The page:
Five Hazards of Professional Cleaning
Cleaning workers face all types of dangers and hazards when performing cleaning tasks. This is why janitorial work is often listed as one of the most dangerous professions in the U.S. Slip-and-fall accidents, chemical splatter to skin and eyes, inhalation of chemical fumes, and other hazardous occurrences happen far too frequently.
However, Vicky Adams, Senior Category Manager for Safety, Gloves, and Foodservice products for Impact Products, a leading manufacturer of supplies, safety gear, and accessories for the professional cleaning and maintenance industry, says most of these hazards fall into the following five categories:
1. Biological hazards. This would include exposure to infectious pathogens, bacteria, fungi, or mold.
2. Chemical hazards. Many cleaning chemicals contain a variety of ingredients that may be toxic and health-threatening if touched or inhaled; this could also include green cleaning chemicals, especially if they are not used properly or are mishandled.
3. Physical hazards. Often overlooked, the physical hazards of cleaning include such things as using "noisy" cleaning equipment, equipment that vibrates, tools that are not ergonomically designed, as well as cleaning tasks that require considerable repetitive movement such as vacuuming or mopping floors.
4. Poor indoor air quality. In many large facilities, HVAC systems are now designed to turn off at 6 p.m. during the weekday and off entirely over the weekend. If a cleaning worker is working in an enclosed area, the fumes from powerful cleaning chemicals could result in health-risking indoor air quality.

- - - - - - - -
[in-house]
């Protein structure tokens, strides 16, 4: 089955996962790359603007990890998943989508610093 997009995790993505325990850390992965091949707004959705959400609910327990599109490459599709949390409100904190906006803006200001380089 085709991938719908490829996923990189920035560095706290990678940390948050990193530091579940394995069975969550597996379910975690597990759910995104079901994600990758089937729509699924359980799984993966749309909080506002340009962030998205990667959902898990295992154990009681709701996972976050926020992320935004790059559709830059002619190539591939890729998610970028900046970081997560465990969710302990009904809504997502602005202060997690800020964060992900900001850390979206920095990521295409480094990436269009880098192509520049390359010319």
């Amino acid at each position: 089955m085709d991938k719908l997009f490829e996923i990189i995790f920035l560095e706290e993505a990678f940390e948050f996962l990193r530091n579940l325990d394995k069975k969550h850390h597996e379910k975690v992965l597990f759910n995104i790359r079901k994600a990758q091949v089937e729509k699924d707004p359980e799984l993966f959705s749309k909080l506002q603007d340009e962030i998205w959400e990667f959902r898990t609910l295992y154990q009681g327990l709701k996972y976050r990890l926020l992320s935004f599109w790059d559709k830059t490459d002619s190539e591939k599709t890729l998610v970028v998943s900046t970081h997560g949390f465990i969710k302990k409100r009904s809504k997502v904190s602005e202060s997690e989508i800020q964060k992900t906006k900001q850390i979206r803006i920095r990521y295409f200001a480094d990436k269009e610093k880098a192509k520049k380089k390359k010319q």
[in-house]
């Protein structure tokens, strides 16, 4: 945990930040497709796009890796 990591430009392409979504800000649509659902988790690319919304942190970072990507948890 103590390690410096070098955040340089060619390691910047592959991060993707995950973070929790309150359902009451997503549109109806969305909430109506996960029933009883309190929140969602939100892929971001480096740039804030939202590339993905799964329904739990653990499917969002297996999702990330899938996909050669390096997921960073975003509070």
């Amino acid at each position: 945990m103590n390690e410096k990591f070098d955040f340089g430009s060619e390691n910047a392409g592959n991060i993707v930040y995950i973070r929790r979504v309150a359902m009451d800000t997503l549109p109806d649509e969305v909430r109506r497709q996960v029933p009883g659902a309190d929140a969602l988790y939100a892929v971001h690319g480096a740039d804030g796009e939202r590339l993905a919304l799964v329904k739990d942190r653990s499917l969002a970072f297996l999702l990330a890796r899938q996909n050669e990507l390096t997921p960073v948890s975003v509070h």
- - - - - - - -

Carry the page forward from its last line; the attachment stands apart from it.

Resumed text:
5. Stress. Again, it's not always recognized as a hazard, but stress is common among cleaning workers if they do not feel adequately trained to perform their cleaning tasks, there is poor communication with supervisors, poor work organization, poor working conditions, overexertion, and when new cleaning tools, equipment, or procedures are introduced.
"All of these hazards can be minimized if not eliminated," says Adams. "Actually, removing [cleaning worker] stress is often the first hazard that should be addressed. Once that is done, the other hazards can be dealt with more calmly and appropriately."
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